I cannot afford to hire an attorney. How do I get one appointed?
You may request the court to appoint an attorney when you make the first court appearance. You will have to complete a financial affidavit to determine whether or not you qualify for a court-appointed attorney. If you wish to represent yourself, the court may appoint an attorney as advisory counsel. The court may order you to pay a monthly amount towards the costs of your attorney either during the case or, if you are convicted, after you have been sentenced.
What have I been charged with?
A defendant has the right to be informed of the charges at the initial appearance. Court personnel can also show you the public record file if it is not confidential or sealed.
What sentence will I get if I plead guilty?
The judge imposes the sentence. Court personnel cannot guess, as different facts and law may apply to each case. However, certain offenses have mandatory sentences, meaning a judge cannot order a lesser sentence than is required. Other offenses allow a judge to use discretion to determine the appropriate sentence. If a charge has a mandatory sentence, the judge will inform you of that during the sentencing proceeding.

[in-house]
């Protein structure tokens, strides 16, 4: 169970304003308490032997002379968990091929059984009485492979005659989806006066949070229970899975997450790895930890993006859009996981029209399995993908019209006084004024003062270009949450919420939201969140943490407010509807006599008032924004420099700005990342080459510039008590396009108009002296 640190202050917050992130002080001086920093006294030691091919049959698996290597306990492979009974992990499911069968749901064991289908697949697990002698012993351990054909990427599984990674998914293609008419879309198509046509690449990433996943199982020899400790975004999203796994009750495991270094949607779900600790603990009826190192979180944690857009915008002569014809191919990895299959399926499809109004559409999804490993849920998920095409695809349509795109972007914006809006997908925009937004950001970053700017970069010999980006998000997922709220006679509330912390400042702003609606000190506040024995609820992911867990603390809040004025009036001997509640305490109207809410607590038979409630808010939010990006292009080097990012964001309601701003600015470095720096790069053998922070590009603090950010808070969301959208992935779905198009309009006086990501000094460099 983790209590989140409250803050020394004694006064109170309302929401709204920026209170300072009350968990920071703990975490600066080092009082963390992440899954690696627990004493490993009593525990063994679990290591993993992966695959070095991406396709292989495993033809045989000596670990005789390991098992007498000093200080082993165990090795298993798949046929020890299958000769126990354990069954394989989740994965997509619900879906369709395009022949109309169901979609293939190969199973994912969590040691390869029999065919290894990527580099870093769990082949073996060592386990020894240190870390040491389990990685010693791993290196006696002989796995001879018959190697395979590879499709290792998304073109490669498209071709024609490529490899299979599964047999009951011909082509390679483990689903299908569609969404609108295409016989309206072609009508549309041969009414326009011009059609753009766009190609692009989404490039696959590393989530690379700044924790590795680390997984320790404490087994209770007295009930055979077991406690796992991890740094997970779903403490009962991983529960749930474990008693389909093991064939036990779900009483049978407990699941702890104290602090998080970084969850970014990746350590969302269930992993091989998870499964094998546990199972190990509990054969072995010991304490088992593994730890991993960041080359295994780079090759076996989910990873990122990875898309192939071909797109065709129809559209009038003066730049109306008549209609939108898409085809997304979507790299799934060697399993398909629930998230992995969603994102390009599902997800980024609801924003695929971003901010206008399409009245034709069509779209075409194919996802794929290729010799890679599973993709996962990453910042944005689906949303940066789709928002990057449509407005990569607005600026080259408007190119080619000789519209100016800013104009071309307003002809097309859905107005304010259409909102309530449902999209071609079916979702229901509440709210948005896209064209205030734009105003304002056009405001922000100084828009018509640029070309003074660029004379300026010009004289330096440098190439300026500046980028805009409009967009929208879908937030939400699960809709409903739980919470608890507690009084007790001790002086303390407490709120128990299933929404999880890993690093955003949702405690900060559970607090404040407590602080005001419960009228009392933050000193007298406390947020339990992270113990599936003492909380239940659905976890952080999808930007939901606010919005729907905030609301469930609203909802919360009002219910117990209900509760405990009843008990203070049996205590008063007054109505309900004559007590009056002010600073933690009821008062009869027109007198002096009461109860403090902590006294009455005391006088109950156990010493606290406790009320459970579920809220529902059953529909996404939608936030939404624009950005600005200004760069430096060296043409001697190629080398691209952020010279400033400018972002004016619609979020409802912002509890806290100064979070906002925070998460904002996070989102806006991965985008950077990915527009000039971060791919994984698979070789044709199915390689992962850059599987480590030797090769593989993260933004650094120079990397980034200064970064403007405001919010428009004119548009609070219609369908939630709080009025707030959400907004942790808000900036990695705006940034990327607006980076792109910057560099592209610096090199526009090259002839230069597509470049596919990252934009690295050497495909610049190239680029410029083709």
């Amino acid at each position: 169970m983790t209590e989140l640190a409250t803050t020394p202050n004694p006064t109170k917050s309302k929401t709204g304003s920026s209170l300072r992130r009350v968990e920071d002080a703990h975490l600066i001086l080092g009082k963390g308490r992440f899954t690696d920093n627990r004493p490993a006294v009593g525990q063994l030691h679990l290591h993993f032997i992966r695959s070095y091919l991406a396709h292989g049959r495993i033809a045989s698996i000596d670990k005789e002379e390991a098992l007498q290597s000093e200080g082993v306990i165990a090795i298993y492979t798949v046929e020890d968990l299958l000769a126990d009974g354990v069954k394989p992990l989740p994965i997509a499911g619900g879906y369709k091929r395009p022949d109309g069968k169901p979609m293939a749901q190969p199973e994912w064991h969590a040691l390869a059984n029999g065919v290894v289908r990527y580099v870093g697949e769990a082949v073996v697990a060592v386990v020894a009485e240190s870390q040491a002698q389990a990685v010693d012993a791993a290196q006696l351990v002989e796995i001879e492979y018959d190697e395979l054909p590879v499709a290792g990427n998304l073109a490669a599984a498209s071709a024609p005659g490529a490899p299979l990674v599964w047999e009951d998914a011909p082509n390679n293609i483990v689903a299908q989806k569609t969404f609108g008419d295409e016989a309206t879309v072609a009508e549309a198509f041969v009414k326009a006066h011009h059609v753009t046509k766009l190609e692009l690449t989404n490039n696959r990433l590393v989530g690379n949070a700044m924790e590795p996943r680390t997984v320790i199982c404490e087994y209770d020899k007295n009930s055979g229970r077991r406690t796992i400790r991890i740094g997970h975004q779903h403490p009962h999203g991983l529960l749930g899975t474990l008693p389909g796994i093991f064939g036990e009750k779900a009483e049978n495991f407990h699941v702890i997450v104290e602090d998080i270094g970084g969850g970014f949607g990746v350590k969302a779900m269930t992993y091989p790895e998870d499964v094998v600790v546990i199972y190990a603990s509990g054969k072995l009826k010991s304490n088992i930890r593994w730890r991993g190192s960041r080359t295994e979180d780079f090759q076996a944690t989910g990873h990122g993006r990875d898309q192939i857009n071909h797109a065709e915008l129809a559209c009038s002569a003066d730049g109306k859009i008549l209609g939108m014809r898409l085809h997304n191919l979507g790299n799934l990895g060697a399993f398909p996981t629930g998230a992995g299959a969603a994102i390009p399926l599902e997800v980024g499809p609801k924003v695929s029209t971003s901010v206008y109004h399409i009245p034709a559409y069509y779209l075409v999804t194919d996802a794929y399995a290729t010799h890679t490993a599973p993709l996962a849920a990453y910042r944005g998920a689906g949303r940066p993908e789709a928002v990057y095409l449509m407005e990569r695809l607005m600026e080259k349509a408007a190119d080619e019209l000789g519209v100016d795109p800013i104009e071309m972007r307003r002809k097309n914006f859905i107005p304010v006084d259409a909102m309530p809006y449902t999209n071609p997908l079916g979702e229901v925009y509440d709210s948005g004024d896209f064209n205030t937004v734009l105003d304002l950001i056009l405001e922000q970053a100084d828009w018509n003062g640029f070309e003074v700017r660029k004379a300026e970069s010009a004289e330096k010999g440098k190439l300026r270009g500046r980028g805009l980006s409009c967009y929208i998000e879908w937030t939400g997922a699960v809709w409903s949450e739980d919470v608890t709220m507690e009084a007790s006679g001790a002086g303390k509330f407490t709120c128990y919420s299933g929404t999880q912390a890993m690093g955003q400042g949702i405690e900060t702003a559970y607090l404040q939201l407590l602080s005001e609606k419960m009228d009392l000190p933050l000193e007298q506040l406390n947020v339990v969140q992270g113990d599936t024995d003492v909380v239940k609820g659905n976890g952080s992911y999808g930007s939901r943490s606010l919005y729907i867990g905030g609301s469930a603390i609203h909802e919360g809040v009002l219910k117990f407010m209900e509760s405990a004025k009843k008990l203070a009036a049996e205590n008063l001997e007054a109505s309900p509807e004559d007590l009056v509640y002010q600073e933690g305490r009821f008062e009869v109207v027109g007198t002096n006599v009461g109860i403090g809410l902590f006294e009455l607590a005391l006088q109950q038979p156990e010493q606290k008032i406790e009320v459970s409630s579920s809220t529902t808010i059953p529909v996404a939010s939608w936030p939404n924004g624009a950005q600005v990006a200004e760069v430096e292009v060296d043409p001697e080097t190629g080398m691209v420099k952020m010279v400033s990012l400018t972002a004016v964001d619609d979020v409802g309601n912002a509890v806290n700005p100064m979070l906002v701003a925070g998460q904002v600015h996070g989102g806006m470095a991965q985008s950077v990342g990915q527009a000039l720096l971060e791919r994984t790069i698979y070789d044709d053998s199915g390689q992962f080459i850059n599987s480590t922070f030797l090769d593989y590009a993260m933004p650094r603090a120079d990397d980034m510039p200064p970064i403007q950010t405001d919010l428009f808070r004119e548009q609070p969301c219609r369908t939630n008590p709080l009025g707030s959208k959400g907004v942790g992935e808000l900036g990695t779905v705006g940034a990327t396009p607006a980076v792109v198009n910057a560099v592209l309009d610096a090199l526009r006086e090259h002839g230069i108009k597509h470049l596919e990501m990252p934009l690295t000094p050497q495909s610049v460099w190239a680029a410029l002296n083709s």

When do I have to pay my fine?
The terms and schedule for paying fines and other obligations are set by the judge at the time of sentencing. If you have lost the paperwork, the information may be available in the public record or from the probation office, if applicable.
Will you give me an extension to pay my fine?
Usually only a judge may grant an extension. You may file a request in writing with the clerk who will then process the request to the judge for consideration. In some cases, probation officers have the authority to grant extensions. You may check with the probation officer first.
How do I appeal my case?
In superior court, you may only appeal a criminal case under certain circumstances. The party’s Notice of Rights of Review after Conviction will tell you what may be appealed. If you do not have the right to appeal, you may file for post-conviction relief. The Notice of Rights of Review after Conviction provides the procedure for filing post-conviction relief.